*yawn* I had the hardest time reading this book. The only interesting character, Lord Alderscroft, hardly ever showed up until the end. Nan and Sarah got on my nerves, and I found myself wondering how they were always so perfect. Annoyingly perfect. I didn't find the book interesting until the last 100 pages or so, when the main part of the plot finally got going. All pages before then were just fluff and unneeded. And the bird Neville... ugh, why must Nan have a bird as well, just because she asked for it? Cliche. I really don't recommend this at all. The writing style was insanely annoying. Normally I'm a big fan of Lackey, but this one wasn't worth the read at all.

Sunday, April 1, 2007

Sky Coyote

Summary of Sky Coyote by Kage Baker:
Cunningly blending a pre-Columbian past with a 24th century extrapolated from every adult's nightmare about the younger generation, Baker's second installment in her Company series proves a witty match to In the Garden of Iden. Fresh from a cushy R&R after a supervisory stint in the Inquisition, time-hopping cyborg Facilitator Joseph jaunts to 16th-century Alta California. There, cybernetically outfitted with fur and paws, he apotheosizes to the cannily entrepreneurial Chumash Indian tribe so he can collect them and their entire biosystem for Company studies in the remote future. Joseph's Company is Baker's deliciously wicked platform for satirizing past, present and all-too-likely future human frailties. From sure-handed sendups of 24th-century Cinema Standard speech patterns and a dismayingly suggestive portrait of the Chumash Medical AssociationAstaring eyes, knotted hair and an air of too frequent consumption of alkaloidsAto the Company's sacred Greater Mission Statement, Baker nails her 20th-century targets: societal, religious and oh-so-personal hypocrisy.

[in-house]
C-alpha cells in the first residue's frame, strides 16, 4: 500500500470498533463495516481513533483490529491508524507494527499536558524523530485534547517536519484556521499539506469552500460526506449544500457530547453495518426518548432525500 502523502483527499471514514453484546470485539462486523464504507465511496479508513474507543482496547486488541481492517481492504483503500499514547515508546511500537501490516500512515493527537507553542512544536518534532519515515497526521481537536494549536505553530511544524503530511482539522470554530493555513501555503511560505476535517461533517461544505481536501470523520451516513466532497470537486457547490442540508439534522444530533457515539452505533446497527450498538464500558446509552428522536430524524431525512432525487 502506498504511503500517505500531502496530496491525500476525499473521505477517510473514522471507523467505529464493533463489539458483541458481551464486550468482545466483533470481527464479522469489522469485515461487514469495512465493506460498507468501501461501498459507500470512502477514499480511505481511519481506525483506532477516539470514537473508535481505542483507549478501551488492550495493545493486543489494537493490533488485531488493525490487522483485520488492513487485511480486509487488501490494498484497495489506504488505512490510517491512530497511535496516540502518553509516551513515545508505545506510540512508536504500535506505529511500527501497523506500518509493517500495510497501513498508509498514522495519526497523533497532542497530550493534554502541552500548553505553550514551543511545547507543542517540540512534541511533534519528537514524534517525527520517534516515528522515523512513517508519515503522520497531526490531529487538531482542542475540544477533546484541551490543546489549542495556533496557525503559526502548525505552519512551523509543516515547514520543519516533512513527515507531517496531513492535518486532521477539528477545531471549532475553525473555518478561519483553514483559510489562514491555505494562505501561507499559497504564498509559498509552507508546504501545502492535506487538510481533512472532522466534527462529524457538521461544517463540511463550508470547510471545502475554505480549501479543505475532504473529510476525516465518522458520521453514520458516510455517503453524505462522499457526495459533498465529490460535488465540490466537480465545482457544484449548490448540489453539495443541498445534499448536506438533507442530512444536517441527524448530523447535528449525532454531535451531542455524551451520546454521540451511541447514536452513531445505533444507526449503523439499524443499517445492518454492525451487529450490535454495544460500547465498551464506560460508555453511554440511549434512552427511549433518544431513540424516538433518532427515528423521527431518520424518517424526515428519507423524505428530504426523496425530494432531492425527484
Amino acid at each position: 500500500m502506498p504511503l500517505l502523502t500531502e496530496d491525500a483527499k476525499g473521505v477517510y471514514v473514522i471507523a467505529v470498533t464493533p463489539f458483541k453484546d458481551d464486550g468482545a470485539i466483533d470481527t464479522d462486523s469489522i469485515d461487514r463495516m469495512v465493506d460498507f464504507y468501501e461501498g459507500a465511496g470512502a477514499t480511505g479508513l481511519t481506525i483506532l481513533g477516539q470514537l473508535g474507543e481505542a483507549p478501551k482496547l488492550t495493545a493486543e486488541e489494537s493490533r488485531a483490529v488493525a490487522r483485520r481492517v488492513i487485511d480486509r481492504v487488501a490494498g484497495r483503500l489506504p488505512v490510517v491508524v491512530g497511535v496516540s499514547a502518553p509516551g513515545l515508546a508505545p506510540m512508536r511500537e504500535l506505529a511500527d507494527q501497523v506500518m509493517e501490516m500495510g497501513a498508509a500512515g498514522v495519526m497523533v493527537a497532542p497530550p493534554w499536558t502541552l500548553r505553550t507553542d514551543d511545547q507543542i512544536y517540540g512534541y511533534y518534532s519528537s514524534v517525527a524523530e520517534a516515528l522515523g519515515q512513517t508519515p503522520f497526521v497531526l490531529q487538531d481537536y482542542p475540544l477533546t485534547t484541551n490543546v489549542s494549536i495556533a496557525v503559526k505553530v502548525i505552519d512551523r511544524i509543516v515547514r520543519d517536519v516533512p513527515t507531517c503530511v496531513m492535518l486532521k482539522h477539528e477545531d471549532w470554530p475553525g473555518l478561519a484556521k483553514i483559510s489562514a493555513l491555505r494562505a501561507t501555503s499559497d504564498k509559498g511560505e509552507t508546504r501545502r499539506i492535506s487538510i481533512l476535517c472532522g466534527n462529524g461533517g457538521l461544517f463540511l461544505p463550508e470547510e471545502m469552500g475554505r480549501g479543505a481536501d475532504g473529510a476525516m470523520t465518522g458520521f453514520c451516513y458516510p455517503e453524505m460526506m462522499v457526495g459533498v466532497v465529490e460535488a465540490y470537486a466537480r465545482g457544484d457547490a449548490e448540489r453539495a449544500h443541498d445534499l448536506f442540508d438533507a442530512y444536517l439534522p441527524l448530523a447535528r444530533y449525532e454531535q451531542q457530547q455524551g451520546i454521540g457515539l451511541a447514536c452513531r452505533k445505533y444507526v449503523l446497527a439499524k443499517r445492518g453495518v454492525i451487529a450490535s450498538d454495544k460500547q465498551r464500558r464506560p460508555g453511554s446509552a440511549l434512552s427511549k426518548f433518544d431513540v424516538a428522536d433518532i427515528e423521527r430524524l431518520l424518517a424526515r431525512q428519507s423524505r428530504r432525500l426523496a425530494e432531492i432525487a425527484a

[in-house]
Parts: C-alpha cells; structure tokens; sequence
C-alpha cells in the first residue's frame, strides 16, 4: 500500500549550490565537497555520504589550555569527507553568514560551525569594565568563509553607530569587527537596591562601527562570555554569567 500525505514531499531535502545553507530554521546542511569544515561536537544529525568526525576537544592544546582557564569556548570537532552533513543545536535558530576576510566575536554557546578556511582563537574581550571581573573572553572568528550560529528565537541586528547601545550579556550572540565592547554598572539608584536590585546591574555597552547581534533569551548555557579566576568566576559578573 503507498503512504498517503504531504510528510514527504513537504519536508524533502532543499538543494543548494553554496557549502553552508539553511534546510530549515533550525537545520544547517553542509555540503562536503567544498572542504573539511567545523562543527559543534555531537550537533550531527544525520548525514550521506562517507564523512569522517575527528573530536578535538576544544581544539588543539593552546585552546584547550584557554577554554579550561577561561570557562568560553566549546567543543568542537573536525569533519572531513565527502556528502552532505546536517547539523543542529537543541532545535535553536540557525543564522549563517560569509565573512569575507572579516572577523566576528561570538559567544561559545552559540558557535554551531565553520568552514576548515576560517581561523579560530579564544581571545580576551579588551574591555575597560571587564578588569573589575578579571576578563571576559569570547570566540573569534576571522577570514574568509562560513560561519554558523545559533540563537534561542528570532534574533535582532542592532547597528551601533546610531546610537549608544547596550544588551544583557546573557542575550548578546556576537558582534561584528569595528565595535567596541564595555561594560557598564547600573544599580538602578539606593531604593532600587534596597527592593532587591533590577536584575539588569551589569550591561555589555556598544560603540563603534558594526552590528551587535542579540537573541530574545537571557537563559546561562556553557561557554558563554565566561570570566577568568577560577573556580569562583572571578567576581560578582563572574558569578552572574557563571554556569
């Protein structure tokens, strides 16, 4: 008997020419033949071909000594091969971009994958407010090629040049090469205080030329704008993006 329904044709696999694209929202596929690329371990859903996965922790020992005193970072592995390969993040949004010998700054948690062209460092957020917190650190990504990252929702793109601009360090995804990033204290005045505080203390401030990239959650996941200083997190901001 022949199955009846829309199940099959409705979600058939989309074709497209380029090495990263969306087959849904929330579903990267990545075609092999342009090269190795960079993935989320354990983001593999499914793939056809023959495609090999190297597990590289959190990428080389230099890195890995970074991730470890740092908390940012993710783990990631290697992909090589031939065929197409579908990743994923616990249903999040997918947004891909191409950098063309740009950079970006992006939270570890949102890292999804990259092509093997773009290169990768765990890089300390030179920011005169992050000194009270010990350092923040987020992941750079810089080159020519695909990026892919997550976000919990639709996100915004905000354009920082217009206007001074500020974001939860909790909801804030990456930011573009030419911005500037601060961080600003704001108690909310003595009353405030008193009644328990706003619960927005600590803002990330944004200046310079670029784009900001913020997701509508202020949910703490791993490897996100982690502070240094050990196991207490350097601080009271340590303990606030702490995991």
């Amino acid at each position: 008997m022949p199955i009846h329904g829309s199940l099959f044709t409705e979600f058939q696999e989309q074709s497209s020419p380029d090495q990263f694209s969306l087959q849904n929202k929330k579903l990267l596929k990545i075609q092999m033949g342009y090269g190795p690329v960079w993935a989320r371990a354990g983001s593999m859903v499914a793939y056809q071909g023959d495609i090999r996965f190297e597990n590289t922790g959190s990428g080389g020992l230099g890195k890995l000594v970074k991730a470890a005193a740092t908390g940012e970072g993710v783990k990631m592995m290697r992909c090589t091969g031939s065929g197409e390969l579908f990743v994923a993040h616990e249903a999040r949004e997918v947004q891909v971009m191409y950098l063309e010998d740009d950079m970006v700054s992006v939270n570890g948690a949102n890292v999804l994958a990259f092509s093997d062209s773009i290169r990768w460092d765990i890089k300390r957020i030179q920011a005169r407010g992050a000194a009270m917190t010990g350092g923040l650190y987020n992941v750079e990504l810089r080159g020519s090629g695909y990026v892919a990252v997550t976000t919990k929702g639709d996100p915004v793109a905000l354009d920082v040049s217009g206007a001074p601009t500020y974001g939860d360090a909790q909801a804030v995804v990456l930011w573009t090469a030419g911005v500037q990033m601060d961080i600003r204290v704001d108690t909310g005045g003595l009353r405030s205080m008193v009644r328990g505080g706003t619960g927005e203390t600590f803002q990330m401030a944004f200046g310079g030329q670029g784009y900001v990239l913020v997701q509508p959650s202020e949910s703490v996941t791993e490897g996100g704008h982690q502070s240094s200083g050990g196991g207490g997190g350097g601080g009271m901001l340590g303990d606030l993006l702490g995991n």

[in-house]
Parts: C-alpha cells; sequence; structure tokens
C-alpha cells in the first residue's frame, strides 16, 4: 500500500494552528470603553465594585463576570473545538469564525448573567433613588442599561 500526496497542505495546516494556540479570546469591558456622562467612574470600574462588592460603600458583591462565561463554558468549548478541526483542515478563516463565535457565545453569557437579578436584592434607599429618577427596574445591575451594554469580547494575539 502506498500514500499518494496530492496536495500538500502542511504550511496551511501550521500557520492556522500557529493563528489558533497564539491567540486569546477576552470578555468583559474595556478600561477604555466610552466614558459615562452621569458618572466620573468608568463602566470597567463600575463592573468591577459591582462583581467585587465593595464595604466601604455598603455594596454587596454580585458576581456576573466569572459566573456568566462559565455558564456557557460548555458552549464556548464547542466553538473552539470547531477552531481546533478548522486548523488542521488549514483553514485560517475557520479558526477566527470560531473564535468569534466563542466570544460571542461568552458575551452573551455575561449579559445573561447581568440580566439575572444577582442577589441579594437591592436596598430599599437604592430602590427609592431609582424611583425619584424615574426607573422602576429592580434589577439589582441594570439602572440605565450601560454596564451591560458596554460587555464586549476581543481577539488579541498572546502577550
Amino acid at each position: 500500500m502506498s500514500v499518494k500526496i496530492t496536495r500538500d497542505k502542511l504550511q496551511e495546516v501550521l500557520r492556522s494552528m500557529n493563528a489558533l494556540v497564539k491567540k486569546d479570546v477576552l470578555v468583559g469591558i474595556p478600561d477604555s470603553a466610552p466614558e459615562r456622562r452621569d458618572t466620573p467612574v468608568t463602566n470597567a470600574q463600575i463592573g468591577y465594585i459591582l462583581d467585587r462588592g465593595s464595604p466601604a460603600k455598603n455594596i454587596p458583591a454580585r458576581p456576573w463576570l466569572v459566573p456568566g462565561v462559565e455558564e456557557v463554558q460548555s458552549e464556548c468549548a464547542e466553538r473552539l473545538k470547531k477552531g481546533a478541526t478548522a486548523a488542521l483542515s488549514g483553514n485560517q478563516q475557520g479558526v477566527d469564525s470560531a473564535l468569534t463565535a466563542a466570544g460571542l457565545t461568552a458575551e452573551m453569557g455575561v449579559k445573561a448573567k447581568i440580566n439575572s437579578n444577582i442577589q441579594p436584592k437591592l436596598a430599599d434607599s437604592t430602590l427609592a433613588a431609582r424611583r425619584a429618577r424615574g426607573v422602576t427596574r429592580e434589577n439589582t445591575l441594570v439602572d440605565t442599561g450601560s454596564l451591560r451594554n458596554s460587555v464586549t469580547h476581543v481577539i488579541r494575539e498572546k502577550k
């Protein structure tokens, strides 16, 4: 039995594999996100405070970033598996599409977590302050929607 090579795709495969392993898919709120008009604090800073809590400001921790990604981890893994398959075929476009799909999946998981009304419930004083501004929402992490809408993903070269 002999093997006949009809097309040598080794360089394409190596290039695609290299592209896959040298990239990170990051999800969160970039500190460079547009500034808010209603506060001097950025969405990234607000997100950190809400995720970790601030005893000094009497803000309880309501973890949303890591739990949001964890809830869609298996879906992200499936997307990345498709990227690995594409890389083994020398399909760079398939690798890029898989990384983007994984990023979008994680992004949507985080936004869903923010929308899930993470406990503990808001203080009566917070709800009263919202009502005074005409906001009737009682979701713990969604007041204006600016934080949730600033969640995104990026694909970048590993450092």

I read the first book in this series, The Garden of Iden quite awhile back and remembered liking it enough that I wanted the second. It was years until I had finally gotten around to ordering it, and I'm pleased to find that I wasn't mistaken in adding it to my list. I love the historical context pitted against the futuristic, making it a very enjoyable read. I have now found that there are 8 (?) more novels in the series, making my work cut out for me! I highly recommend this series, starting with The Gardne of Iden since it is referrenced quite a few times in Sky Coyote.